A hot topic in American news right now is the current opioid crisis, or epidemic, as some are calling it. From Public Health to Federal Government to Veterans and more, everyone is fighting to gain control over the crisis, and save American lives. Right now, it is estimated that 175 Americans die per day due to opioid overdoses, an addiction that for many, started with a prescription pain medication. So, if this typically stems from prescription drugs, why is the marijuana industry being brought into it? One answer is the conflicting stance that the country has on it, both on the Federal and Local government side, as well as the citizen side.
Back in January, the Federal Government rescinded the Obama era Cole Memo, which shook the marijuana industry, albeit only for a few days. In recent public interviews, members of the government stated they believed one cause of the opioid crisis is marijuana, namely that people who consume cannabis then become addicted to opioids. The research as of late has shown that this correlation is not supported by science, as states with legalized cannabis have reported lower rates of opioid deaths than states that have not legalized it. While the notion of marijuana being a gateway drug is not a new one, taking a new stance of associating it with such a harmful health epidemic is hurtful to the industry, and certain groups of cannabis users are fighting to advocate for its opposite: that it is actually a cure for their opioid addiction.
One such user group is American war veterans. Out of all Americans, veterans are “twice as likely to die from an opioid overdose compared to the rest of the population” (Rick Morgan, cnbc.com), meaning they are one of the most affected populations in our country. For many of them, the addiction starts because of true chronic pain from horrific injuries (loss of limbs, seeing comrades die, etc.), or from anti-anxiety medication used to treat PTSD. Some veterans are taking the association of marijuana and the opioid crisis extremely personally because CBD’s (cannabinoids, the non-psychoactive portion of marijuana) have been their only successful way OUT of opioid addictions. One such person is activist Nick Etten, “a former Navy SEAL and the founder and director of the Veterans Cannabis Project” (Rick Morgan, cnbc.com). Etten has long been advocating for the benefits veterans find in the use of CBD products, mainly because they have been found to treat chronic issues (pain, PTSD, etc.), and thereby provide veterans with a safe, sustainable and manageable path away from their prescription addictions and overdose realities. In his words, “We see cannabis not as a gateway drug. We see it as an exit path off opiates” (Etten, via Rick Morgan, cnbc.com).
Besides the personal advocacy and success veterans have seen, many people point to the fact that research has shown there is not a clear link between marijuana use and opioid addiction, meaning they feel associating the two is scientifically false. For starters, and as Etten advocates, the research shows that cannabis is a “safer alternative to pain medicine” (Richard A. Friedman, nytimes.com). Studies have found that states that have legalized marijuana see can see “6.5% or more drop in opioid-related deaths,” and in some cases, individuals “were 17 times more likely to stop using opiates for pain compared with those not using cannabis” (Richard A. Friedman, nytimes.com). The research also points to the fact that most people who become addicted to opioids did not start their drug usage with marijuana. Often it was harder drugs, and/or prescription drugs. The addiction from these drugs runs deep on a physiological level, and biologically they are extremely hard to kick.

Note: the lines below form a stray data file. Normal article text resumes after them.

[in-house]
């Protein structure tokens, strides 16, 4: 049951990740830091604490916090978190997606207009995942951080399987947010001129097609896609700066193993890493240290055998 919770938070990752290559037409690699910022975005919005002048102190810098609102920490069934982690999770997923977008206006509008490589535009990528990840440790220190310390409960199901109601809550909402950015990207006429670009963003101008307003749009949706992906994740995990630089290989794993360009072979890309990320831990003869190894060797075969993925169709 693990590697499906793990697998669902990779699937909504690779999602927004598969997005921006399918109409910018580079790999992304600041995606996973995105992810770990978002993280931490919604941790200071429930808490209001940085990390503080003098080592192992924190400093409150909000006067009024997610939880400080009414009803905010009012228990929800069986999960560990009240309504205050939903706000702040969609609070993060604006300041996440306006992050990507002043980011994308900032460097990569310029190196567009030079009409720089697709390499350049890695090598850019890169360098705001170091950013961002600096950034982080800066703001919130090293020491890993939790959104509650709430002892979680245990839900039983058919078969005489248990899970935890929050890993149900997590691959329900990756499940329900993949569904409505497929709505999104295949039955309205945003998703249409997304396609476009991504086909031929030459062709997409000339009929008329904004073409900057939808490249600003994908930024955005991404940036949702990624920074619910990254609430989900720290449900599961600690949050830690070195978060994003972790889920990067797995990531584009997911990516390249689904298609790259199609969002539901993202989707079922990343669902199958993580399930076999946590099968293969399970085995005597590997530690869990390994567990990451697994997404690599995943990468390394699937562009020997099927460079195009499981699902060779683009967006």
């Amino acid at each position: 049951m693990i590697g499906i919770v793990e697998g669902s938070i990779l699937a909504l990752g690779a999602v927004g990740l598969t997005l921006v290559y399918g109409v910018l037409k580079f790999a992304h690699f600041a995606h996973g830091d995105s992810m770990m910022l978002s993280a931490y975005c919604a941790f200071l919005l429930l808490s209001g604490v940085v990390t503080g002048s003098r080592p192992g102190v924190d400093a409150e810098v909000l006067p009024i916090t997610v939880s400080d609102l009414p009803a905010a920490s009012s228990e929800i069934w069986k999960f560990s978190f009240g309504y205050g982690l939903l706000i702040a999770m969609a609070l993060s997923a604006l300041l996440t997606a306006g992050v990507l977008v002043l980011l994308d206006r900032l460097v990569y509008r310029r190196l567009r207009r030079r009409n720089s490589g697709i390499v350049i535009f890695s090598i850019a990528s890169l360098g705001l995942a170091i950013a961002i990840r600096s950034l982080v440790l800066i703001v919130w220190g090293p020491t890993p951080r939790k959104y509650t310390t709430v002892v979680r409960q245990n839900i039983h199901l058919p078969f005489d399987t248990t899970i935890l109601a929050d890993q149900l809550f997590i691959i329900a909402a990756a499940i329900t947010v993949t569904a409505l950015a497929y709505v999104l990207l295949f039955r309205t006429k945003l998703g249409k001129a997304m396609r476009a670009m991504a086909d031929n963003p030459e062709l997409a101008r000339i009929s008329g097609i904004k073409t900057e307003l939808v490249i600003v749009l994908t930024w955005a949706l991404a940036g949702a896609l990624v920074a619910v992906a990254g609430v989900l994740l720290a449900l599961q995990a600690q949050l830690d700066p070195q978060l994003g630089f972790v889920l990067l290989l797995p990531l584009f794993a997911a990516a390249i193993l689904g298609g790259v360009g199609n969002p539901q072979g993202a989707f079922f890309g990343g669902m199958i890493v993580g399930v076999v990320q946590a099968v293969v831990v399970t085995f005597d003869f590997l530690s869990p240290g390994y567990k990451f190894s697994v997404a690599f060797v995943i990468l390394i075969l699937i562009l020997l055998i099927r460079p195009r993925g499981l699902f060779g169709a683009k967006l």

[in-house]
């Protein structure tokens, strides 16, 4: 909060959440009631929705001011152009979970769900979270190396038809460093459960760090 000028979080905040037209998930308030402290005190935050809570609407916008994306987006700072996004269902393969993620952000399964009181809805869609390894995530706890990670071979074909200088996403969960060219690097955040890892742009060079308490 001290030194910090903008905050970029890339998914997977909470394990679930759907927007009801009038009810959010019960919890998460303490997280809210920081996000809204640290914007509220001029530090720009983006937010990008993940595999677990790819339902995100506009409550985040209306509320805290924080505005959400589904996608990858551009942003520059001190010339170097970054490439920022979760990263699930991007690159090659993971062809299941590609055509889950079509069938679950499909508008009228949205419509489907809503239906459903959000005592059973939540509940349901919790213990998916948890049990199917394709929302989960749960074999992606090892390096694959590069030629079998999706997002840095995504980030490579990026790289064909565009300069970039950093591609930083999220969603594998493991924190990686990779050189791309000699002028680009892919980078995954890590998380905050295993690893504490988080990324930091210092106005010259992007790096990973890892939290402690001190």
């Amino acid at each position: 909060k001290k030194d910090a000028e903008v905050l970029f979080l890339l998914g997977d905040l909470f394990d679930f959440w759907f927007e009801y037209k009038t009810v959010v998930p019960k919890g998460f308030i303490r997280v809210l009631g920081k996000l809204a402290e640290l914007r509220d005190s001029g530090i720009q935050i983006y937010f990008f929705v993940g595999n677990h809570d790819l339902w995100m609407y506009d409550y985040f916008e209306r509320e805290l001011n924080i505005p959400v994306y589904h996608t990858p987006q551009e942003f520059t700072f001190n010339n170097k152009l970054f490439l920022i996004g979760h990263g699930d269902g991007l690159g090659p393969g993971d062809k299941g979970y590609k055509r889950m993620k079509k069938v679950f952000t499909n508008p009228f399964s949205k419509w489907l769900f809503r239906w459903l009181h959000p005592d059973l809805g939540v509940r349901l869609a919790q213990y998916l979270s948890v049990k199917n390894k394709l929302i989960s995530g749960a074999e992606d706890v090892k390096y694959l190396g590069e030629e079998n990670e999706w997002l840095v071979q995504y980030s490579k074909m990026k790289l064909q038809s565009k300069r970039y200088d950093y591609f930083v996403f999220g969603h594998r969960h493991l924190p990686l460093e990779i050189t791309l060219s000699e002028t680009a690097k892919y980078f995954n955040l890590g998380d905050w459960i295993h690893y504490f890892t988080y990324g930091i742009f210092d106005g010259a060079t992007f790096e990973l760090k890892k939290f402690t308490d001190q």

All of this is not to say that cannabis has no risks, because it does. Some of the most common ones include the fact that it “can impair cognition, attention and intellectual performance…” (Richard A. Friedman, nytimes.com). So, while people cannot scientifically say or advocate for the fact the marijuana has no side effects or risks, what they do advocate for is that the effects of marijuana can be easily reversed, while those of opioids are much harder to do so. For most, the main issue they have with the attempt to link the use of cannabis as a cause to the opioid crisis is that it is medically and scientifically proven to be the opposite. Many think it is a distraction, and that it is taking away from what the real focus needs to be: how to quickly and efficiently gain control of the opioid crisis in America. In other words: save 63,875 or more Americans from dying of opioid deaths in 2018.
The above blog post is not necessarily a reflection of the views and opinions of QuantumMark LLC, but a compilation and thought piece on the discussions and research in the current marijuana and opioid markets.
Jeff Sessions’ opioid-crisis fix: Americans should opt for aspirin, ‘tough it out’ | By Denis Slattery,
New York Daily News
Jeff Sessions makes 2 ridiculous claims about the opioid crisis in less than a minute | AARON RUPAR
Jeff Sessions has a suggestion to tame the opioid crisis: Bufferin and less marijuana | Peter Weber
Military veterans defy Jeff Sessions, fight for medical marijuana to kick opioid addiction | Rick Morgan
Jeff Sessions: marijuana helped cause the opioid epidemic. The research: no. | German Lopez
Marijuana Can Save Lives | RICHARD A. FRIEDMAN